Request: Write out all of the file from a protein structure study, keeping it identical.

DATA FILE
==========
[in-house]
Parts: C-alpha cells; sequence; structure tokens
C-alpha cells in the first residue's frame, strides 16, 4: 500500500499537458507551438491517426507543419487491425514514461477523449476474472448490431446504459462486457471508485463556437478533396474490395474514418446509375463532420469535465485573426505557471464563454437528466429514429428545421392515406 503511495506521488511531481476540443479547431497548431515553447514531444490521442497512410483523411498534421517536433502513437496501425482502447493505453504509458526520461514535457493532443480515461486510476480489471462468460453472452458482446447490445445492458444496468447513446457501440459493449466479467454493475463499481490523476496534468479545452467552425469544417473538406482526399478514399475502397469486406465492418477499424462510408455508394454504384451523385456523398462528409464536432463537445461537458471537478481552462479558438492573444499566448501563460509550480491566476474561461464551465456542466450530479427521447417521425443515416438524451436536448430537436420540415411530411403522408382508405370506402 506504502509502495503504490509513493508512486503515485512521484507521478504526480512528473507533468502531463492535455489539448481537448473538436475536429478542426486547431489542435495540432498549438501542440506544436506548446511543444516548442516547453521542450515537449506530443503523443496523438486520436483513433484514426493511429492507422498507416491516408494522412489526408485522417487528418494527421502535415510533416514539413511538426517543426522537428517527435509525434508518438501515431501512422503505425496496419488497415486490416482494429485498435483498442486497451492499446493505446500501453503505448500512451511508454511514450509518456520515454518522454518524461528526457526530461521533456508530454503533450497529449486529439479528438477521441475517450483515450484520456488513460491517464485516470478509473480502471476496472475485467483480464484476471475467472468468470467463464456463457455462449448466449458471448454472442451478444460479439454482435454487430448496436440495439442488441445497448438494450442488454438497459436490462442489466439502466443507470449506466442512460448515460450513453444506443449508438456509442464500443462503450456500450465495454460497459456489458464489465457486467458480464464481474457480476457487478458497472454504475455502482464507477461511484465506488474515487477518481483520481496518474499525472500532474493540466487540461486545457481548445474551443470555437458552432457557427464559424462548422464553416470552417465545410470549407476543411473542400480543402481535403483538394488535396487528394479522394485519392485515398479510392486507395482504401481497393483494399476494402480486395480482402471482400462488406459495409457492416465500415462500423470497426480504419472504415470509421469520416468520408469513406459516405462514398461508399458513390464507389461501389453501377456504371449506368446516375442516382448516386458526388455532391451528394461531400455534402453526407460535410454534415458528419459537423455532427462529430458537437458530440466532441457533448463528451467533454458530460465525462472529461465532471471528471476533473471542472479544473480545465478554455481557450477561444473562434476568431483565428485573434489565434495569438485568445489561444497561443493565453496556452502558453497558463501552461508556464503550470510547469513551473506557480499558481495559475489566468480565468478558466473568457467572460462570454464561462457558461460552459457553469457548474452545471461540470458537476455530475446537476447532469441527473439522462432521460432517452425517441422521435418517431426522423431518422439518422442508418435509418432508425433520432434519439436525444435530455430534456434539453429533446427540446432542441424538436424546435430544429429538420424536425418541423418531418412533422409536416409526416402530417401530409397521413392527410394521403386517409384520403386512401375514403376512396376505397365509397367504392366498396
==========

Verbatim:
[in-house]
Parts: C-alpha cells; sequence; structure tokens
C-alpha cells in the first residue's frame, strides 16, 4: 500500500499537458507551438491517426507543419487491425514514461477523449476474472448490431446504459462486457471508485463556437478533396474490395474514418446509375463532420469535465485573426505557471464563454437528466429514429428545421392515406 503511495506521488511531481476540443479547431497548431515553447514531444490521442497512410483523411498534421517536433502513437496501425482502447493505453504509458526520461514535457493532443480515461486510476480489471462468460453472452458482446447490445445492458444496468447513446457501440459493449466479467454493475463499481490523476496534468479545452467552425469544417473538406482526399478514399475502397469486406465492418477499424462510408455508394454504384451523385456523398462528409464536432463537445461537458471537478481552462479558438492573444499566448501563460509550480491566476474561461464551465456542466450530479427521447417521425443515416438524451436536448430537436420540415411530411403522408382508405370506402 506504502509502495503504490509513493508512486503515485512521484507521478504526480512528473507533468502531463492535455489539448481537448473538436475536429478542426486547431489542435495540432498549438501542440506544436506548446511543444516548442516547453521542450515537449506530443503523443496523438486520436483513433484514426493511429492507422498507416491516408494522412489526408485522417487528418494527421502535415510533416514539413511538426517543426522537428517527435509525434508518438501515431501512422503505425496496419488497415486490416482494429485498435483498442486497451492499446493505446500501453503505448500512451511508454511514450509518456520515454518522454518524461528526457526530461521533456508530454503533450497529449486529439479528438477521441475517450483515450484520456488513460491517464485516470478509473480502471476496472475485467483480464484476471475467472468468470467463464456463457455462449448466449458471448454472442451478444460479439454482435454487430448496436440495439442488441445497448438494450442488454438497459436490462442489466439502466443507470449506466442512460448515460450513453444506443449508438456509442464500443462503450456500450465495454460497459456489458464489465457486467458480464464481474457480476457487478458497472454504475455502482464507477461511484465506488474515487477518481483520481496518474499525472500532474493540466487540461486545457481548445474551443470555437458552432457557427464559424462548422464553416470552417465545410470549407476543411473542400480543402481535403483538394488535396487528394479522394485519392485515398479510392486507395482504401481497393483494399476494402480486395480482402471482400462488406459495409457492416465500415462500423470497426480504419472504415470509421469520416468520408469513406459516405462514398461508399458513390464507389461501389453501377456504371449506368446516375442516382448516386458526388455532391451528394461531400455534402453526407460535410454534415458528419459537423455532427462529430458537437458530440466532441457533448463528451467533454458530460465525462472529461465532471471528471476533473471542472479544473480545465478554455481557450477561444473562434476568431483565428485573434489565434495569438485568445489561444497561443493565453496556452502558453497558463501552461508556464503550470510547469513551473506557480499558481495559475489566468480565468478558466473568457467572460462570454464561462457558461460552459457553469457548474452545471461540470458537476455530475446537476447532469441527473439522462432521460432517452425517441422521435418517431426522423431518422439518422442508418435509418432508425433520432434519439436525444435530455430534456434539453429533446427540446432542441424538436424546435430544429429538420424536425418541423418531418412533422409536416409526416402530417401530409397521413392527410394521403386517409384520403386512401375514403376512396376505397365509397367504392366498396